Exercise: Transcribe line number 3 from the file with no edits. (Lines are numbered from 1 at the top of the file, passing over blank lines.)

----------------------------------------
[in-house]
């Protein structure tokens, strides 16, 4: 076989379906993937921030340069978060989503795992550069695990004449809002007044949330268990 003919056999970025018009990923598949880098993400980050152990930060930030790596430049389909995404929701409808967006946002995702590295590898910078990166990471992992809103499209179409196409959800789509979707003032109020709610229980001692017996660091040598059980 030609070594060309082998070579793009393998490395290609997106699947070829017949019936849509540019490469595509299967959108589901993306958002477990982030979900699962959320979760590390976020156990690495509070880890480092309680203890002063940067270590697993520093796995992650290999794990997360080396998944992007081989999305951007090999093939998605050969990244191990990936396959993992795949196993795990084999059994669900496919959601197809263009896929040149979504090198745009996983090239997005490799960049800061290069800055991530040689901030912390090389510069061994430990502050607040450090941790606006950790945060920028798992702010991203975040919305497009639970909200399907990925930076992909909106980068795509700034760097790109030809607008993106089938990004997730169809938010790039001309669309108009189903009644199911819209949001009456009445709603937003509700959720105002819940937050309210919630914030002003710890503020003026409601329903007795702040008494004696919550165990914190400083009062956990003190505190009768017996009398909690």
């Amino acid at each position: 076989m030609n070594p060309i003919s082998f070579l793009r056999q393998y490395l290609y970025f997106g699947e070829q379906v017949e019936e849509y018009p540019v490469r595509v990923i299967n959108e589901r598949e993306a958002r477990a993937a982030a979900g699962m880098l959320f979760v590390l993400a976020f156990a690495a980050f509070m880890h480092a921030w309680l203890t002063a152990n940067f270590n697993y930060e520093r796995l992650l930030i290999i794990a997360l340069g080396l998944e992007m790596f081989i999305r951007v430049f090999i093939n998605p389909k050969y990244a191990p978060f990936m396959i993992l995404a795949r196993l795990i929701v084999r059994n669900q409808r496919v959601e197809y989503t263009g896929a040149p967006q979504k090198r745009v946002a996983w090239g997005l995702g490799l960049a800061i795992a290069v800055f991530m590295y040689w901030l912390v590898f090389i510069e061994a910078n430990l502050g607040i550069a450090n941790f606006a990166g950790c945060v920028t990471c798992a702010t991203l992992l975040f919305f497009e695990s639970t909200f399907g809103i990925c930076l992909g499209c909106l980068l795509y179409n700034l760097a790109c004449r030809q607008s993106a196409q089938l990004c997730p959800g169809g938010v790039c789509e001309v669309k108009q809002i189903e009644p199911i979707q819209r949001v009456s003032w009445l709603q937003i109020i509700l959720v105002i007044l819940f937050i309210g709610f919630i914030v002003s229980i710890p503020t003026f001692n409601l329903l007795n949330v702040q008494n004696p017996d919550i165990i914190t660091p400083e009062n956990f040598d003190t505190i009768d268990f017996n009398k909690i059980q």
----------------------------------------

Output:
């Amino acid at each position: 076989m030609n070594p060309i003919s082998f070579l793009r056999q393998y490395l290609y970025f997106g699947e070829q379906v017949e019936e849509y018009p540019v490469r595509v990923i299967n959108e589901r598949e993306a958002r477990a993937a982030a979900g699962m880098l959320f979760v590390l993400a976020f156990a690495a980050f509070m880890h480092a921030w309680l203890t002063a152990n940067f270590n697993y930060e520093r796995l992650l930030i290999i794990a997360l340069g080396l998944e992007m790596f081989i999305r951007v430049f090999i093939n998605p389909k050969y990244a191990p978060f990936m396959i993992l995404a795949r196993l795990i929701v084999r059994n669900q409808r496919v959601e197809y989503t263009g896929a040149p967006q979504k090198r745009v946002a996983w090239g997005l995702g490799l960049a800061i795992a290069v800055f991530m590295y040689w901030l912390v590898f090389i510069e061994a910078n430990l502050g607040i550069a450090n941790f606006a990166g950790c945060v920028t990471c798992a702010t991203l992992l975040f919305f497009e695990s639970t909200f399907g809103i990925c930076l992909g499209c909106l980068l795509y179409n700034l760097a790109c004449r030809q607008s993106a196409q089938l990004c997730p959800g169809g938010v790039c789509e001309v669309k108009q809002i189903e009644p199911i979707q819209r949001v009456s003032w009445l709603q937003i109020i509700l959720v105002i007044l819940f937050i309210g709610f919630i914030v002003s229980i710890p503020t003026f001692n409601l329903l007795n949330v702040q008494n004696p017996d919550i165990i914190t660091p400083e009062n956990f040598d003190t505190i009768d268990f017996n009398k909690i059980q």